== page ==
A woman addicted to cocaine was sentenced on Thursday to three and a half years’ imprisonment after pleading guilty to two residential burglaries.

Sarah Elizabeth Day, 45, who has 26 previous convictions, admitted entering George Town residences in October and December last year during the day when occupants were at home.

Crown counsel Darlene Oko said one of the victims was a 77-year-old woman who walked with a cane and now found herself living in fear. After returning from grocery shopping, the elderly woman put her purse in a bedroom closet and left a Christmas card envelope in a second bedroom. That evening, she noticed that the envelope had been torn open and items had been moved in the top drawer of her dresser. The following morning, she discovered that laundry detergent she had bought was missing and $60 had been taken from her purse.

Police found Ms. Day’s fingerprints on the Christmas card envelope. They arrested her and she initially denied any involvement. Confronted with the fingerprint evidence, she admitted stealing the detergent, which she later sold, but denied stealing the money.

The victim said she knew Ms. Day and had given her money on two previous occasions because she felt sorry for her. She told her interviewer she had been left feeling uneasy and fearful following the burglary.

The other burglary was discovered around 10:50 a.m. when a woman was preparing to leave her home. She saw the defendant, who was not known to her, standing in the kitchen with beers in her hand. She asked what the defendant was doing and told her to put the beers back. The defendant did so and then asked for a drink of water, which was provided. The woman took a photo of the intruder and asked her to leave. Before doing so, the defendant asked her for a blouse. The resident declined that request and the defendant left.

As the resident left her premises, she noticed a black canvas bag filled with soda drinks that had been in her garage but were now in the car park. She took pictures and called police. The defendant was still in the area when officers arrived. She admitted entering the residence and taking beers from the fridge. She also admitted possession of cocaine and consumption of the drug earlier that morning.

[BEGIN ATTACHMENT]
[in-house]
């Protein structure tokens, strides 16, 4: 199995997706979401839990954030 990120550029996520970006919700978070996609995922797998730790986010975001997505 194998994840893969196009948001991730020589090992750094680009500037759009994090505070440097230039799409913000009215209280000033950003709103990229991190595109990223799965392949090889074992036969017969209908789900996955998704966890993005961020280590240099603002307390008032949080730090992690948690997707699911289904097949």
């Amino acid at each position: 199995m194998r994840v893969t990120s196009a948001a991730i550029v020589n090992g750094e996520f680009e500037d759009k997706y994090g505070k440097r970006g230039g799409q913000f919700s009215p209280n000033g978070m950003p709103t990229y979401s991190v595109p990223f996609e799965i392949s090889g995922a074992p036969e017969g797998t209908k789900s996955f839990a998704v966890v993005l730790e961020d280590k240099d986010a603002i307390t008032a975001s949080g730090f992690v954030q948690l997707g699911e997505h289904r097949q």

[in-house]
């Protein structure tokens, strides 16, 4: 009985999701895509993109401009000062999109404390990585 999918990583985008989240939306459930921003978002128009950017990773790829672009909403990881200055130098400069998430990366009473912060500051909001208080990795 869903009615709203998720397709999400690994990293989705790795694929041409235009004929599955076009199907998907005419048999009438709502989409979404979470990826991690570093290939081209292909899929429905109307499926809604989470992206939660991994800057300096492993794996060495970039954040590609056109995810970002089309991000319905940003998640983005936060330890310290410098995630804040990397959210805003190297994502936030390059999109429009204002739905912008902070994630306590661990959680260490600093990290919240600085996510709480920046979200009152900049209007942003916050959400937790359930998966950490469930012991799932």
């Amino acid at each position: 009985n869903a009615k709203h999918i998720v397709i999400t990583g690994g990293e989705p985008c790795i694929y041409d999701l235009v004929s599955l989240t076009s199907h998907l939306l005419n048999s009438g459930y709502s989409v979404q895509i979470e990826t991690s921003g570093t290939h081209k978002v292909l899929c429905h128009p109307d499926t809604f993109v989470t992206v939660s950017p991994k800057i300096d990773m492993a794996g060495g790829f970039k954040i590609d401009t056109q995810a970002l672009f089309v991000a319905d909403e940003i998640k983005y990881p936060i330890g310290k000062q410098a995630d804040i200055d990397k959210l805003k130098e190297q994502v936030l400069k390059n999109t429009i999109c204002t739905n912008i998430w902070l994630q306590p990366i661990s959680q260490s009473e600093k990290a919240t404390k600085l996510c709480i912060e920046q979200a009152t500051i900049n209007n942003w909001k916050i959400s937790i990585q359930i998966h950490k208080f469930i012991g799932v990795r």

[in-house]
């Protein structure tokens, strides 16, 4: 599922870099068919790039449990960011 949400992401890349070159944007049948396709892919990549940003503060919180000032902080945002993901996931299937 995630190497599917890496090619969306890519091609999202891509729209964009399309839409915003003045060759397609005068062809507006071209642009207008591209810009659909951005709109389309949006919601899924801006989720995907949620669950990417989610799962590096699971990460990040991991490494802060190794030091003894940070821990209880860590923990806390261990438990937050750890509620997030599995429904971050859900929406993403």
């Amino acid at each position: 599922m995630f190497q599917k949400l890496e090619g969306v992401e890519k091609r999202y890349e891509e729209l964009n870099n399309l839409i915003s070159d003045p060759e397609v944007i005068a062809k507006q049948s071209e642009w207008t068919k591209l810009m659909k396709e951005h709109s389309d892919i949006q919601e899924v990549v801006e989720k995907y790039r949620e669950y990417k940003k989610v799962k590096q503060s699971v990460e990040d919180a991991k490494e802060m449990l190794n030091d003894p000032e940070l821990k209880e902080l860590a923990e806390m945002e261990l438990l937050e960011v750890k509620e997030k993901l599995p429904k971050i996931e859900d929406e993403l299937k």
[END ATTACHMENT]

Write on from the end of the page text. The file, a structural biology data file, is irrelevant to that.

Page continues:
Ms. Oko said the defendant had 26 previous convictions, four of them for burglary. Sentences upward of two years had not deterred Ms. Day, who seemingly continued to minimize and justify her offenses as being the result of her drug addiction. Defense attorney Neil Kumar told the court that Ms. Day’s father died when she was 3 and her mother died when she was 15. She began using cocaine in high school, started consuming alcohol at a very early age and was homeless at 17. She had written a letter asking for forgiveness and a second chance.

Ms. Day was given the opportunity to address the court directly and she said she was really sorry for what she had done to the community. “You know, the cocaine really messes me up and with the loss of my son, when he died, it hurts me a lot.”

Justice Carlisle Greaves described Ms. Day as a woman who was obviously ill by reason of her drug addiction, so his starting point was three years.

The judge said aggravating features of the offenses put the sentence at five years, but with a one-third discount for her guilty pleas, concurrent sentences of three and a half years should meet the justice of the case. He imposed no separate penalty for the cocaine offenses.

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